Where’s the bite?

Tautog fishing was outstanding this week. Both shore and boat anglers have been limiting out.  And this weekend (October 18) the limit increased to six fish/angler/day. However the ten fish boat limit is still in place (does not apply to charter or party boats).  Again this week I fished off Newport with great results.  In addition to tautog, the two anglers on board Kevin Fetzer of East Greenwich and Steve Brustein of West Warwick caught five black sea bass, scup and a cod.  Yes, a cod fish while fishing with green crabs for tautog.  In fact a number of cod fish were caught in shore this week.  Nelson Valles of Maridee Bait & Canvas, Narragansett said, “A few customers caught cod in shore this weekend, two anglers were fishing Black Point for tautog and caught cod fish.”  Valles said, “Tautog is being landed off the rocks from shore all along the Avenues.”  “Commercial tautog fishermen are having no trouble catching their ten fish limit.  Tautog fishing is very, very good right now. Recreational fishermen are doing very well too.” said Tom at Snug Harbor Marina in South Kingstown. “A customer fishing Coddington Cove Saturday with two friends caught thirty shorts and nine keepers. And those who fished Conimicut Light would go through a half gallon of crabs to catch three keepers. However the bite from shore at the Wharf Tavern and at the bridges in Warren and Barrington is good.  Anglers are catching keepers, a much improved tautog bite from last week were most were catching shorts.” said John Littlefield of Archie’s Bait & Tackle, Riverside.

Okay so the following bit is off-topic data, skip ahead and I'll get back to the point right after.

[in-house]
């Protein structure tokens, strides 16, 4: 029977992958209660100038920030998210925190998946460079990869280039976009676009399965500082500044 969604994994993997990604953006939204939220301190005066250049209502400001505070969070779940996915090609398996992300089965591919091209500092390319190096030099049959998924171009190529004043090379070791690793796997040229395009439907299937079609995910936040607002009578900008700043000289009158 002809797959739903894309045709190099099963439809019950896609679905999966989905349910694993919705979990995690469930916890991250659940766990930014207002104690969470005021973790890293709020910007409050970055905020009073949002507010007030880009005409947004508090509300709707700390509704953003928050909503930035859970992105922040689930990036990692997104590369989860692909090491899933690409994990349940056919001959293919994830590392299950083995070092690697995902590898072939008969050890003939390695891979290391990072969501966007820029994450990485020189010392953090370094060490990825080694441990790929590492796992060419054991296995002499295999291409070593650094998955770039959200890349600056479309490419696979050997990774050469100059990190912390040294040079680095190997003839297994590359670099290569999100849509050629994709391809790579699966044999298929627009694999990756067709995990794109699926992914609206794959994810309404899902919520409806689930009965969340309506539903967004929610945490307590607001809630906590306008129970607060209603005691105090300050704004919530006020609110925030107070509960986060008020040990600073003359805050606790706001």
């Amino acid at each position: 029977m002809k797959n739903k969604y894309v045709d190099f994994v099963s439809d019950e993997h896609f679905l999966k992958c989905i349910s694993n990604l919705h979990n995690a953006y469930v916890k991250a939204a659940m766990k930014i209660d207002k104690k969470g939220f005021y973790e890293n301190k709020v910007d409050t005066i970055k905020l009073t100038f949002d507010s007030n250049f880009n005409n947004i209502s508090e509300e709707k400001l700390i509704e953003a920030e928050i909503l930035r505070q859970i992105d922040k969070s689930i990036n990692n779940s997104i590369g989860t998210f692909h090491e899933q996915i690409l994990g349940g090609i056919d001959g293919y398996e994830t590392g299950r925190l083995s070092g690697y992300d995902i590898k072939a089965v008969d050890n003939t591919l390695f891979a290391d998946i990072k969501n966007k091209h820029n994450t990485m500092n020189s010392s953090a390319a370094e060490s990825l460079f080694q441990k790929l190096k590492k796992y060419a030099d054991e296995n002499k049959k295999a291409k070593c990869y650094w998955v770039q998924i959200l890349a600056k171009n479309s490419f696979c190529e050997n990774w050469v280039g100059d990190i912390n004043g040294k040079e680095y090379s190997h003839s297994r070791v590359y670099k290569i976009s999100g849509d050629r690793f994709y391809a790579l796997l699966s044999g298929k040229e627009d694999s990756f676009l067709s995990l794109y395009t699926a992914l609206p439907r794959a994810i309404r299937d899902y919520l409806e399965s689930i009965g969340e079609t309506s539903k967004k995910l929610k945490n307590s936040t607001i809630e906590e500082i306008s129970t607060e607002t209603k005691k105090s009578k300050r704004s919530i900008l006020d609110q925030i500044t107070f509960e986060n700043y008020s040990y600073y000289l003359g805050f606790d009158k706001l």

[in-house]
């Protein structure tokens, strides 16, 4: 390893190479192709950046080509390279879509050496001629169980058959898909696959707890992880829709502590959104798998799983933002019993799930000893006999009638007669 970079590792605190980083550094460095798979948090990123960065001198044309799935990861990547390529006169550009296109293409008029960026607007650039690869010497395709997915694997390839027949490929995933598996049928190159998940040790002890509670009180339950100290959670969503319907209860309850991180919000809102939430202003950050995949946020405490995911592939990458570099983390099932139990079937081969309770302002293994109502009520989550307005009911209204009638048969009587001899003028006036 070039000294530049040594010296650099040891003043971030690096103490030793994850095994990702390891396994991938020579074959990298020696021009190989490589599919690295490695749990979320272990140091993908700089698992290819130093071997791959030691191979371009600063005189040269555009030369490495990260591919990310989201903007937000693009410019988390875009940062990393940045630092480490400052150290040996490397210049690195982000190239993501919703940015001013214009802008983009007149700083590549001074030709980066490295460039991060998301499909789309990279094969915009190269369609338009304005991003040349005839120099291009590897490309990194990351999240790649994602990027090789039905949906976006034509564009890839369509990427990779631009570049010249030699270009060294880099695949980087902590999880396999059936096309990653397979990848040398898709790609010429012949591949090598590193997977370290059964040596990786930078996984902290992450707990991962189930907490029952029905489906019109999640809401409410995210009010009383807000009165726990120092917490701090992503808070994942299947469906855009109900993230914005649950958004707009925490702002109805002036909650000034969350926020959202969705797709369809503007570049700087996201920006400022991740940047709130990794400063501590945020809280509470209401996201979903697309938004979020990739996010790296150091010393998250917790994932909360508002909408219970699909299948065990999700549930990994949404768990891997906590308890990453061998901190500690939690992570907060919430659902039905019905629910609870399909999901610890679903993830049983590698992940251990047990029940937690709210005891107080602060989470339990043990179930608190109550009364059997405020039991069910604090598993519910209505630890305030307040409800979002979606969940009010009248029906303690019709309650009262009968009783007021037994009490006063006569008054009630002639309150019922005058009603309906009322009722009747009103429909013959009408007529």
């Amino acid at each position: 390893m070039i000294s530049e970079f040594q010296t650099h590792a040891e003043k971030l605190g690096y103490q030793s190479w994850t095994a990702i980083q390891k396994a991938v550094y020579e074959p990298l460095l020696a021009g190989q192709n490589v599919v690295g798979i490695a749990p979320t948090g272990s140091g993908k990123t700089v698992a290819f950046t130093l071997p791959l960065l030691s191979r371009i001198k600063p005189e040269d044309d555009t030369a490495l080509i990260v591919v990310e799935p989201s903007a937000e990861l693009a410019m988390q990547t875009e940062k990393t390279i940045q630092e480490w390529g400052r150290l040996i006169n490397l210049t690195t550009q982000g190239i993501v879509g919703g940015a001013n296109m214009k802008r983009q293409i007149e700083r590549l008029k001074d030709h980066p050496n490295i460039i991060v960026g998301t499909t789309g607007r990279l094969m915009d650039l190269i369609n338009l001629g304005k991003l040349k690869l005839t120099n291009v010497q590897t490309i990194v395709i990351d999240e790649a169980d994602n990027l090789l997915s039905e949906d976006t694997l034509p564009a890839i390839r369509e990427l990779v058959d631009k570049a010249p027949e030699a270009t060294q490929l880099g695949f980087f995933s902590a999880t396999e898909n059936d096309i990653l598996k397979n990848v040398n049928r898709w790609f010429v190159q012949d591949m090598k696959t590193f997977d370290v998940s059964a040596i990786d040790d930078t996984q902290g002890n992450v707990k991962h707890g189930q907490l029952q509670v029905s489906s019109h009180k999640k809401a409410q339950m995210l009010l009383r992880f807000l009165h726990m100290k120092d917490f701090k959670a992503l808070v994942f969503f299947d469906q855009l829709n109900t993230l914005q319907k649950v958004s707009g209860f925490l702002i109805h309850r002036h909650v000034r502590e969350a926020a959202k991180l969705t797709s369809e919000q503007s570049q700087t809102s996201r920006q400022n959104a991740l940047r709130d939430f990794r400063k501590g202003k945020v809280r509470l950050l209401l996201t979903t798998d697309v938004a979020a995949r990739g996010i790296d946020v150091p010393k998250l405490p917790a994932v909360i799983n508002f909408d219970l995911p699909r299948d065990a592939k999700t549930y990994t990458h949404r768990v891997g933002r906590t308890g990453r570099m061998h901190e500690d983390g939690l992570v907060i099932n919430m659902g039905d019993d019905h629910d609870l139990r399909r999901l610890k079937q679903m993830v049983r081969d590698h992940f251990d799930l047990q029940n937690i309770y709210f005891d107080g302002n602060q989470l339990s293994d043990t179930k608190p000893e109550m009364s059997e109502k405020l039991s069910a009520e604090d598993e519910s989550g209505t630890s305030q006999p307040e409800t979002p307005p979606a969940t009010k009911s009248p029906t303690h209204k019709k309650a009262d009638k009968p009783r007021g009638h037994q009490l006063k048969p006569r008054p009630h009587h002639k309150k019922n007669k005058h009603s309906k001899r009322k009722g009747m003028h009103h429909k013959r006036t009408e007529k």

Black sea bass are still plentiful. Few anglers are targeting, but rather they are catching them while tautog fishing. Anglers are still catching sea bass at Colt State park when tautog fishing said John Littlefield of Archie’s Bait & Tackle.

Cod fishing has been fair.  Capt. Frank Blount of the Frances Fleet said, “We are finding a few cod just about everywhere which is good - just not in the numbers since before the eight days of gale force winds in early October. Mixed in with the cod have been some good size porgies and ocean perch, a few noteworthy fluke including a ten pound fish caught by customer John Magnuszewski from Newington CT, an occasional sea flounder and a handful of blue fish. Both jigs and bait did account for keeper cod this past week.”

Striped bass fishing has slowed.  Nelson Valles of Maridee Bait & Canvas said, “It's hit of miss with striped bass.  If you are fishing from shore you may as well stay put and wait for a school of bait to come close to shore.”  Fall striped bass are generally migrating and are on the move.  “Many school size bass are in Salt Pond and anglers are catching them often.” said Tom of Snug Harbor Marina. Striped bass fishing in the upper Bay has slowed with some fish being caught in the Mr. Hope area.” said John Littlefield of Archie’s Bait & Tackle.